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Monday, February 16, 2015

Catholic Hordes and Catholic Action.

The Irish Potato Famine of starting in 1845-1855 started a massive wave of Irish immigration to the United States. The Nativist backlash, sometimes refereed to as the Know Nothing movement because of it's secrecy called the newly arrive "Catholic Hordes. ".  The 1.5 million Irish who came during that period were matched by 1.4 million Catholic, Protestant and Jewish Germans. French Canadians, like some of my own ancestors, also added to the largely Catholic "hordes" Later, in the first two decades of the 20th Century, largely Catholic Italians, Eastern  and Basques from Spain arrived.  By 1910 there were over 16 million Catholics in the U.S. and immigration continued to swell our numbers.   It is largely because of this immigration that Catholics today are the largest religious body in then U.S.

This immigration changed the character of American and build it up, industrially, culturally and spiritually.  That was possible largely because of generally tolerant immigration laws, except for anti-Asian laws.  The Constitution gave to Congress the power to establish a uniform naturalization law.   Later, the 14th Amendment protected the rights of all children born in the U.S. In 1875 the U.S. Supreme Court ruled that states may not pass there own immigration laws, that under the Constitution, including the 14th Amendment, immigration is the province of the federal government.  Some of the few limits to immigration were laws excluding lunatics, the illiterate,infection disease carriers and anarchists. Immigration through points of entry, like Ellis island, was usually easy, but becoming a naturalized citizen was a much longer process. The border with Mexico was fluid, with many families having lived, worked and owned land for generations both in Mexico and in the Southwest to the point that it may have been unclear to many of them which country they were citizens of. It was only in the 1920's, after World War I, that the U.S. initiated strict immigration quotas, the Emergency Quota Act.   Similar, more complex plans followed.  It was largely after this that anything like "illegal" or "undocumented" immigration emerged, largely from the countries with the lowest quotas or in the Southwest from those who continued to go back and forth across the border. during the 1930's depression millions were "repatriated" across the border to Mexico, regardless of their documentation status.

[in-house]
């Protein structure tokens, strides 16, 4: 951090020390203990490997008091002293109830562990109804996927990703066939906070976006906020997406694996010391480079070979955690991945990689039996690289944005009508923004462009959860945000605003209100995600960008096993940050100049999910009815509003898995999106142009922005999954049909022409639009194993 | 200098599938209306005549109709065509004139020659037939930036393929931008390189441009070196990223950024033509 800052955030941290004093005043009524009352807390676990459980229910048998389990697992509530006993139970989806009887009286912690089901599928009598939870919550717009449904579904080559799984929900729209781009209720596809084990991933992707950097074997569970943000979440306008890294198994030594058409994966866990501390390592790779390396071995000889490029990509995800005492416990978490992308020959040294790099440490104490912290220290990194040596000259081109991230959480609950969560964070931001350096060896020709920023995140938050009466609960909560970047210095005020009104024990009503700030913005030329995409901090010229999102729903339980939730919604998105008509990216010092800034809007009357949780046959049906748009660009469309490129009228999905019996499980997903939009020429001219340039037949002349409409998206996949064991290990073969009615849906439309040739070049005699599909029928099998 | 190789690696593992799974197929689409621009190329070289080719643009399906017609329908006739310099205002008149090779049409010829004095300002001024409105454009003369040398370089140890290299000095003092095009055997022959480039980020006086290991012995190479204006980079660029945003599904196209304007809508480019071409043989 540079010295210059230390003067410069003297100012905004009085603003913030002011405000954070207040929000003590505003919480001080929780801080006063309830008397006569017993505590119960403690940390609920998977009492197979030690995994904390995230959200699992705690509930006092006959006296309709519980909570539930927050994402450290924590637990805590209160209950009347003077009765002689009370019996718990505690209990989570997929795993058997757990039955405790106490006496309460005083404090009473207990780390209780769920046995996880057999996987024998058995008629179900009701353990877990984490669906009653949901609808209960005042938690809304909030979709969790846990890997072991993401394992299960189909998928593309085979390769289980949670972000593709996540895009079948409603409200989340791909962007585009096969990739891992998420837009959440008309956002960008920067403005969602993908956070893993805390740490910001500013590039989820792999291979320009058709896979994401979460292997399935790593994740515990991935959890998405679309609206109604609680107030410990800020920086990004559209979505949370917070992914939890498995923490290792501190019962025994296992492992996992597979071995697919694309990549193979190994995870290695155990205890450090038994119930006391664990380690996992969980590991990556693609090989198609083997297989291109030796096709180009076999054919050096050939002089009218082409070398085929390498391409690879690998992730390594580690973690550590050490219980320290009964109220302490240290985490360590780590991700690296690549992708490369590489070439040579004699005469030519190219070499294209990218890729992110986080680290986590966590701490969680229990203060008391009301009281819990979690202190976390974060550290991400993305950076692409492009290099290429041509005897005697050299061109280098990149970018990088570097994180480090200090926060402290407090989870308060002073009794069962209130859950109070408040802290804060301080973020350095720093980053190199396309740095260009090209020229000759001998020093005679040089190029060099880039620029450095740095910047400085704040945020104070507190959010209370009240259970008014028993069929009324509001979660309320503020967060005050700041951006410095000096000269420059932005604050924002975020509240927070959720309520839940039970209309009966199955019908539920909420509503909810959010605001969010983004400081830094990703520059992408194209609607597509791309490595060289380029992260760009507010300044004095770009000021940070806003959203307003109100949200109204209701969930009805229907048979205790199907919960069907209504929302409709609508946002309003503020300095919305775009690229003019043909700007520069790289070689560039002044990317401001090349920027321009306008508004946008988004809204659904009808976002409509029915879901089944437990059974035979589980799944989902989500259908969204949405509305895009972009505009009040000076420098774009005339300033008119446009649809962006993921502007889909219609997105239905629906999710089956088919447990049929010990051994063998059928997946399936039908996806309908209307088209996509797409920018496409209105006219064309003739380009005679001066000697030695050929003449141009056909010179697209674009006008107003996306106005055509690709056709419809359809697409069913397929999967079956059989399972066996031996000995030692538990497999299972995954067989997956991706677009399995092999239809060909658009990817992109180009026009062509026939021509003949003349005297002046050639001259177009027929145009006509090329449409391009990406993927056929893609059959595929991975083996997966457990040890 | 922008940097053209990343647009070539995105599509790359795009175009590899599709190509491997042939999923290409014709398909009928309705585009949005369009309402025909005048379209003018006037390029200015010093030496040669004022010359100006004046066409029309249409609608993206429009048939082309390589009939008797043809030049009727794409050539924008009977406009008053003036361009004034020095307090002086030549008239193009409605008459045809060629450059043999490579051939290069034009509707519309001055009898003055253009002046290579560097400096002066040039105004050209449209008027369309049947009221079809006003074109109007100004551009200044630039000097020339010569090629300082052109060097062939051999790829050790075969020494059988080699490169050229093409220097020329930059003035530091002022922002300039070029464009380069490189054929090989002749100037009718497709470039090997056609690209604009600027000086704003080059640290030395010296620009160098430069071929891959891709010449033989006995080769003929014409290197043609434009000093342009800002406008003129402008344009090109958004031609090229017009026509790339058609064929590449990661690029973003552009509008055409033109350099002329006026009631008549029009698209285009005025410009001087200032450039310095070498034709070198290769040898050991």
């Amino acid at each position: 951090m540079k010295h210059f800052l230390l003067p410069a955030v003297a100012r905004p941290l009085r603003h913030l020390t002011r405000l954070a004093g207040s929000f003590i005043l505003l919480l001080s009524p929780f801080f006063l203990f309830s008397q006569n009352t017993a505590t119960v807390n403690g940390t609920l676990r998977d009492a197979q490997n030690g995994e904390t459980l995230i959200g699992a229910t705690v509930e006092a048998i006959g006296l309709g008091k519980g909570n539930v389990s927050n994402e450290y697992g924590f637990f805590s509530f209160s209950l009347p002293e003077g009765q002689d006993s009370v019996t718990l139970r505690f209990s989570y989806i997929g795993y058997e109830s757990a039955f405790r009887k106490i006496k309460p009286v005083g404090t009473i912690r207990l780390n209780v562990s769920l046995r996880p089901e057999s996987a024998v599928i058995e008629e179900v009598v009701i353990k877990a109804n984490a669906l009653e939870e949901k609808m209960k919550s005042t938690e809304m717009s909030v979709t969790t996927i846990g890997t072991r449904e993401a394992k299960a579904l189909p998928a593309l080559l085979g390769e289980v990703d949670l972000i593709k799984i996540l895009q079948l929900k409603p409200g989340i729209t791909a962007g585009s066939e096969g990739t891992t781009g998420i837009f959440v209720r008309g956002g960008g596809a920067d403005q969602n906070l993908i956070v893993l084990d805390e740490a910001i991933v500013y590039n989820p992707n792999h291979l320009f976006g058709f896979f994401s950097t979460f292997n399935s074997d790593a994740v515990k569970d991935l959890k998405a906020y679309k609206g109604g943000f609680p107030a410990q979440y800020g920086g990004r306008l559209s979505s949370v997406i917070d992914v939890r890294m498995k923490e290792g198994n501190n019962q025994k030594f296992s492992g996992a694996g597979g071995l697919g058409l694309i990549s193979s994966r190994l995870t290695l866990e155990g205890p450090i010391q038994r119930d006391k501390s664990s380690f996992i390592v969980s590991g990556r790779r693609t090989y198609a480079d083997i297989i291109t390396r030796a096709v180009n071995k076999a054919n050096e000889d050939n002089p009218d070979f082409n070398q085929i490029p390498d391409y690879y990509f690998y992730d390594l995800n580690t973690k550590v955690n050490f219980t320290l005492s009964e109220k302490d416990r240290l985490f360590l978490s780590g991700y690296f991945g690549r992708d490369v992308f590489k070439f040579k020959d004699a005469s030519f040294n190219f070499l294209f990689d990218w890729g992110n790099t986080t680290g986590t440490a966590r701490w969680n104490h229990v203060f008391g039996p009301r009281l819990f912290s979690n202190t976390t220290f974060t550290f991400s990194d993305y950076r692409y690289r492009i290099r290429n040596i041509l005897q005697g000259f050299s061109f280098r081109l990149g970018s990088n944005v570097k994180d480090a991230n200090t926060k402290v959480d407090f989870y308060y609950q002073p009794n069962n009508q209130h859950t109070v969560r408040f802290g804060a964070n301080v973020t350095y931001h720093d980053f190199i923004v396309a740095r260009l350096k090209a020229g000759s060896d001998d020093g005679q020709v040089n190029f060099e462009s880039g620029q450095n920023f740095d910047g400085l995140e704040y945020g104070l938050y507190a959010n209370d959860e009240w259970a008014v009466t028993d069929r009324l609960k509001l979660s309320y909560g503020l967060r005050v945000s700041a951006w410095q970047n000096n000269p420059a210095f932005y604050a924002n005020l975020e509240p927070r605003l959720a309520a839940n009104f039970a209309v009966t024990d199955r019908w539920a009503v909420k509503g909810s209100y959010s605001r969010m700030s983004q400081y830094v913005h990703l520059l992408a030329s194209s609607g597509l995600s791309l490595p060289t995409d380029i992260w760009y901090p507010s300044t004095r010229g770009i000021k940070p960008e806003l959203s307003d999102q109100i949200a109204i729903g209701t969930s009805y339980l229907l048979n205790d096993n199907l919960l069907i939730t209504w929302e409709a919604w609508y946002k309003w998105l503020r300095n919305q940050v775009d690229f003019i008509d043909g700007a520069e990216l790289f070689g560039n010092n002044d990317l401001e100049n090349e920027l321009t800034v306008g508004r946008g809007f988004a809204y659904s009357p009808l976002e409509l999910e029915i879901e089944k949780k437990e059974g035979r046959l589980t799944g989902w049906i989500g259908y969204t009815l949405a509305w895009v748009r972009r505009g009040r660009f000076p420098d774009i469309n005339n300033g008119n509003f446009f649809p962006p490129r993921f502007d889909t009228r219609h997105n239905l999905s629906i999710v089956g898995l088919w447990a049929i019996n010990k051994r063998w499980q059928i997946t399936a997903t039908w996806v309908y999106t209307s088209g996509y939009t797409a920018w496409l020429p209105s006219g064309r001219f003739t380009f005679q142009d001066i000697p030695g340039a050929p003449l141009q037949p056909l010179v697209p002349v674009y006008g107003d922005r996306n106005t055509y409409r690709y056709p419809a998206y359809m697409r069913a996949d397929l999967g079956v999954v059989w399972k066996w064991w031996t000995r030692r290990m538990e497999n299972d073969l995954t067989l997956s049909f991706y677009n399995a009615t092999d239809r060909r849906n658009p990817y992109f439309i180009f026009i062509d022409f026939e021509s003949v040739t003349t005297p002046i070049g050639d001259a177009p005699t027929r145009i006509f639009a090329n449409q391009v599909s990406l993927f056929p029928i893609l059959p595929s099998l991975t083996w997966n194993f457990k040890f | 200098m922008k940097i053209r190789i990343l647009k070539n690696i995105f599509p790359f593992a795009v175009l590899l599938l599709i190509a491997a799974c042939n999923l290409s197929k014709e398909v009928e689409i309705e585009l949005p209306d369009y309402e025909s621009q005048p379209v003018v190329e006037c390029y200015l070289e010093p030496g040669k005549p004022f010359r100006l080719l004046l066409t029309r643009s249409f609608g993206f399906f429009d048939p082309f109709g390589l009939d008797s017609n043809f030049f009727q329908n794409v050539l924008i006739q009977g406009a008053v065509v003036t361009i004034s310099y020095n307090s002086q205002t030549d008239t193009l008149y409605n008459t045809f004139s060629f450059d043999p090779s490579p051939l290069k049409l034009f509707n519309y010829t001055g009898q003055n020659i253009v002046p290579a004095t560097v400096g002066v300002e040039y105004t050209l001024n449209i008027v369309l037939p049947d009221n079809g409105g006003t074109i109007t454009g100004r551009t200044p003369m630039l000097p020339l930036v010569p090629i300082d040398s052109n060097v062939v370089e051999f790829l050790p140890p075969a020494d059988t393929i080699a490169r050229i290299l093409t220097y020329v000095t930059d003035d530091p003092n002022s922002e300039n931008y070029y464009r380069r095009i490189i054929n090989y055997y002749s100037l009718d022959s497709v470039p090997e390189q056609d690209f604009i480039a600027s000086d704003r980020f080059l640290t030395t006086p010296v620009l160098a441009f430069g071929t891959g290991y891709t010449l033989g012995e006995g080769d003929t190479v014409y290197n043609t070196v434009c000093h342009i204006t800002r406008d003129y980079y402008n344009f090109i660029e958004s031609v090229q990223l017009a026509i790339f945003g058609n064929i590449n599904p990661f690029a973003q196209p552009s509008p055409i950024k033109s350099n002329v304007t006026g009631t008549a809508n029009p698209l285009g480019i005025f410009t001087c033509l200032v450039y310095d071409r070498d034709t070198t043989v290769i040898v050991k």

The Know  Nothings, none as the American Party, emerged in the 1850's as the first of many anti-immigration and anti-Catholic organizations.   Another secret Society, the American Protective Association was founded in 1887 by Protestants to oppose Catholics and immigration.   Various sub-groups, fraternal organizations and splinter groups came out of it.   The Klu Klux Klan revived in the 1920's  as a nativist and pro-Jim Crow organization.  Anti-Chinese  racism  during this period also created Chinese exclusion laws.



Angel Island immigrants

What Was the Catholic Response? 

First from the 19th Century on priests and religious orders were brought from  the "home countries" to minister to the new immigrants. Parishes, schools, charitable organizations, mutual aid groups, hospitals and other organizations were created to meet the need.  Saint Mother Cabrini founded an order of religious sisters to aid the immigrants. Parochial schools were largely about giving this  population an opportunity for advancement. In the 1920's a National Catholic Welfare Conference concerned itself with legislation, education, and social action for Catholics, and started a Social Action Department to aid immigrants this organization eventually became the U.S. Catholic Bishops Conference. 


References 

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